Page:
Meriden man awarded state ‘Tree Farmer’ award
by Clarke Davis
Larry Rutter, rural Meriden, was honored with the Forest Stewardship Tree Farmer of the Year Award Saturday near Harveyville.
The award was presented by State Forester Larry Biles at the opening of the annual Fall Forestry Festival.
The festival was held on Rutter’s land at the northeast edge of Harveyville, a 60-acre tract that Rutter has been working to improve with new tree plantings.
The tract includes two streams that feed into Lake Pomona. Rutter, a historian, researched and used U.S. Defense Department photographs from the late 1930s to document those areas where the trees had been eradicated for cropland.
He said the Defense Department photographed the entire United States prior to World War II.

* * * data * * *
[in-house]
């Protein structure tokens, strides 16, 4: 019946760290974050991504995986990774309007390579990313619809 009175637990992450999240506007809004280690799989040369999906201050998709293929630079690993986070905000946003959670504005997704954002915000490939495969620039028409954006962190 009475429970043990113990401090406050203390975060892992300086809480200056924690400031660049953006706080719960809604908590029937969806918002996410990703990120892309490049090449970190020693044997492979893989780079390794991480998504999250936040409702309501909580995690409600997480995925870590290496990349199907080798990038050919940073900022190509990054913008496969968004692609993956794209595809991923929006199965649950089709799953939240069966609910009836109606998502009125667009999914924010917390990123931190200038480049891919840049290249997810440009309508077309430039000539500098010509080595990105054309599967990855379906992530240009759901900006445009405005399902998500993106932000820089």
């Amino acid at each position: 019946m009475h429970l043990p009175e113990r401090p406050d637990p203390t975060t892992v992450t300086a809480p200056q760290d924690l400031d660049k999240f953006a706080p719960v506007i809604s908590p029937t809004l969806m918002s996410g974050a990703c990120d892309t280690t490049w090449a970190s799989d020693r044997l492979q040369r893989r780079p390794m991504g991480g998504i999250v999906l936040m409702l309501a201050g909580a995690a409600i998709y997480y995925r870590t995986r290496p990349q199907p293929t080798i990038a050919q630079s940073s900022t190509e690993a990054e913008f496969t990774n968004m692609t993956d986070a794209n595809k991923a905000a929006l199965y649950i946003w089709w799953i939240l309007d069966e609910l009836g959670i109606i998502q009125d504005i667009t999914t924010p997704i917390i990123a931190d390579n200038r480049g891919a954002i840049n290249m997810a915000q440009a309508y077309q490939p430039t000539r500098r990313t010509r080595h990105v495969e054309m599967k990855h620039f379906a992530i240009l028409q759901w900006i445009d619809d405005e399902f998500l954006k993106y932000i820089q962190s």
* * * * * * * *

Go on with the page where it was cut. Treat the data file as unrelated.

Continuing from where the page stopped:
“These are not as sharp as Google maps,” he said. “They were taken from high altitudes, but you can recognize the hay stacks and determine where there were forests.”
Rutter had a pictorial map of his land and pointed to the areas along the streambanks where the trees had been eliminated, the areas he has replanted.
A Leavenworth County native with ancestral roots in the Ozark country of Missouri, Rutter said he was always an outdoorsman who was taught the proper way to use a two-person, cross-cut saw as a young boy.
His great-grandfather was a logger who cut trees for railroad ties and he had a grandfather who grafted fruit trees.
“I inherited their interest in trees,” he said.
The field day included activities for children, including wagon rides given by Jim Thompson, Eskridge, with his team of Percherons.
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